To investigate the association between exposure to environmental tobacco smoke (EVT) and the incidence of lung cancer (LC) in nonsmoking adults.Method:
PubMed, Cochrane, Embase, Wanfang, CNKI, and VIP database were searched by the index words to identify the qualified case-control studies, and relevant literature sources were also searched. The latest research was done in June 2017. Odds radio (OR) along with 95% confidence interval (95% CI) were used to analyze the main outcomes.Result:
Twenty RCTs were involved in the meta-analysis with 13,004 adults in the case group and 11,199 adults in the control group. The results indicated that compared with the nonexposure population, the risk of LC incidence was significantly higher in EVT exposure (OR: 1.64, 95% CI: 1.34–2.01), EVT male exposure (OR: 1.62, 95% CI: 1.16–2.28), EVT female exposure (OR: 1.57, 95% CI: 1.43–1.72), EVT exposure at workplace (OR: 1.78, 95% CI: 1.29–2.44), EVT exposure at home (OR: 1.53, 95% CI: 1.01–2.33), and EVT female exposure at home (OR: 1.55, 95% CI: 1.34–1.79). However, there is still no significant difference among the risk of LC incidence in EVT male exposure at workplace (OR: 1.51, 95% CI: 0.74–3.06), EVT female exposure at workplace (OR: 1.23, 95% CI: 0.99–1.53), and EVT male exposure at home (OR: 1.24, 95% CI: 0.68–2.26).Conclusion:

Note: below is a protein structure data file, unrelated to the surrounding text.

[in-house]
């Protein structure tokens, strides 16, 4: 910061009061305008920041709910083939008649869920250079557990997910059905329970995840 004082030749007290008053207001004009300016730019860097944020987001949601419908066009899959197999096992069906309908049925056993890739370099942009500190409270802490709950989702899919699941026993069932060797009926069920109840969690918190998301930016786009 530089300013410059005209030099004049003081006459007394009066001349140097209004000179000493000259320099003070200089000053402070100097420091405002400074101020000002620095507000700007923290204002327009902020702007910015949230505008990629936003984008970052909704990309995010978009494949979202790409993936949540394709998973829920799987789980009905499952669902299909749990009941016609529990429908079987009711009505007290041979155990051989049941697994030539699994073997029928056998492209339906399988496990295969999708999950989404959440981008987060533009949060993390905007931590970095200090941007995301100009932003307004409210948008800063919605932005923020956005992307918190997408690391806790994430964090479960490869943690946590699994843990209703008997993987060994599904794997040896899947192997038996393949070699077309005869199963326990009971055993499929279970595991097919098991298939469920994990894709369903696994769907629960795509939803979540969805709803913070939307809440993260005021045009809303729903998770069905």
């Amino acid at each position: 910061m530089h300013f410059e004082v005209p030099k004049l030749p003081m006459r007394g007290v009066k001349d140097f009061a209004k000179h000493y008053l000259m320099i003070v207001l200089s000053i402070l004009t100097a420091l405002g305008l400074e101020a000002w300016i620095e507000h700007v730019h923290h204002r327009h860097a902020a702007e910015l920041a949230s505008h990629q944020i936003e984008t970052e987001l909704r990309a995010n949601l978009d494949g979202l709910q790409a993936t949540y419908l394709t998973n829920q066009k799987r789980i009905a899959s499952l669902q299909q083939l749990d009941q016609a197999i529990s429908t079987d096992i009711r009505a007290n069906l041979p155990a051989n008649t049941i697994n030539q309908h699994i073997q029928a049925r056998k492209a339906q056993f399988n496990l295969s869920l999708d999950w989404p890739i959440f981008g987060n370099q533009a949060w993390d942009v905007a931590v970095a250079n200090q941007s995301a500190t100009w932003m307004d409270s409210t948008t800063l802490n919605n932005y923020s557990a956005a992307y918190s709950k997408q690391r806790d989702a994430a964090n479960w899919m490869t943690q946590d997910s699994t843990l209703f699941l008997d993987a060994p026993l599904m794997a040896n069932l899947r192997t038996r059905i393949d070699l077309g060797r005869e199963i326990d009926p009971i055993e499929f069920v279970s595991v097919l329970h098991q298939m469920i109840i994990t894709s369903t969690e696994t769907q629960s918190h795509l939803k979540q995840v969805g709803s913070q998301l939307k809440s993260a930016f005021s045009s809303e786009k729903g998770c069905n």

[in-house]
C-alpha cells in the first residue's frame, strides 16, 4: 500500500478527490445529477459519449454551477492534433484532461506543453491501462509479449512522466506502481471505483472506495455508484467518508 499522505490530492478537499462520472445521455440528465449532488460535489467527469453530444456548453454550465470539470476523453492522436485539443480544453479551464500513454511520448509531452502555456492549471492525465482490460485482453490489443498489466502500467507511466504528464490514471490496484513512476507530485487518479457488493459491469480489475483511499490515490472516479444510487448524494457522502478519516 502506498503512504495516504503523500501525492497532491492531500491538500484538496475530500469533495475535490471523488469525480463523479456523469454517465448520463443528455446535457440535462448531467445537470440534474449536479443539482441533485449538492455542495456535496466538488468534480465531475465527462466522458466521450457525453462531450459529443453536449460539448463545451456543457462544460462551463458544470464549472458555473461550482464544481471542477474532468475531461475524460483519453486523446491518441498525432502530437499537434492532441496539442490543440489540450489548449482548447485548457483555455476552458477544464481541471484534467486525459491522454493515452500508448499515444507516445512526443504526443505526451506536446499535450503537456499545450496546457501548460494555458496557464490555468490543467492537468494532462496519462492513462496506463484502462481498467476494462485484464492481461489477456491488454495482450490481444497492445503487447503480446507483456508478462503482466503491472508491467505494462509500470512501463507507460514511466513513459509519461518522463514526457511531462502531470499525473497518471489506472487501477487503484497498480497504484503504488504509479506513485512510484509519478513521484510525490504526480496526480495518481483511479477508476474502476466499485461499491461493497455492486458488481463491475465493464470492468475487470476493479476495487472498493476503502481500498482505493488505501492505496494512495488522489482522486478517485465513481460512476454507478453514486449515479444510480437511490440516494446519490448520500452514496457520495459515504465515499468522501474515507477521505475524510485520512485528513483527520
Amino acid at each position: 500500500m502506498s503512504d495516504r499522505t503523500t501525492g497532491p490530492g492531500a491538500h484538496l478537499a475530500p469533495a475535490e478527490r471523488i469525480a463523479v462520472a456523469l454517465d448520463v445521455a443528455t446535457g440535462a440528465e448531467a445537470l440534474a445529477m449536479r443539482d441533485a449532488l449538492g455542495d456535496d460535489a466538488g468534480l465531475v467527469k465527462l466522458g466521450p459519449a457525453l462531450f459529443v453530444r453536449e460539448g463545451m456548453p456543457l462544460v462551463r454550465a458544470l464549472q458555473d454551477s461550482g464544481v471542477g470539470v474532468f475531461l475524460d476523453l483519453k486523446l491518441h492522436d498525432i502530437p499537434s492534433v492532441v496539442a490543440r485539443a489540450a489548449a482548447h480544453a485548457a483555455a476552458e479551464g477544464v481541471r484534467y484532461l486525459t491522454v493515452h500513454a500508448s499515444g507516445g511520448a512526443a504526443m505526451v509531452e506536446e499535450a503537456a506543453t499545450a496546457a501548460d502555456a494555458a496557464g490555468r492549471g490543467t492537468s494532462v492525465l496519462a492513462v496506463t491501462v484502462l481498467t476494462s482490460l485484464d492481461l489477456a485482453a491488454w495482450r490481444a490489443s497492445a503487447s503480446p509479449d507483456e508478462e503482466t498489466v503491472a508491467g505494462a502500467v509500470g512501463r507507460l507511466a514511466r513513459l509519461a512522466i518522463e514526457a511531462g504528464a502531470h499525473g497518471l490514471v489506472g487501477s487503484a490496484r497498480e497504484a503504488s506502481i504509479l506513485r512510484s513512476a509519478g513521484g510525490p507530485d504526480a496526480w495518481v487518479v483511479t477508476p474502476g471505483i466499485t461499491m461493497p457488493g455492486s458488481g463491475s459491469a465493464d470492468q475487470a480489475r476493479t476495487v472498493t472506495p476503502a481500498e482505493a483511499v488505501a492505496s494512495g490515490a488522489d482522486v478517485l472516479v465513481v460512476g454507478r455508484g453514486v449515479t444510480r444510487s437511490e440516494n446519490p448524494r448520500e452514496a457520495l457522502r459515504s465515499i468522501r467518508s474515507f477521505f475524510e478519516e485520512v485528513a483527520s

EVT exposure is prospectively associated with a significantly increased risk of LC incidence. More high quality studies are required to address the association between EVT exposure and LC incidence.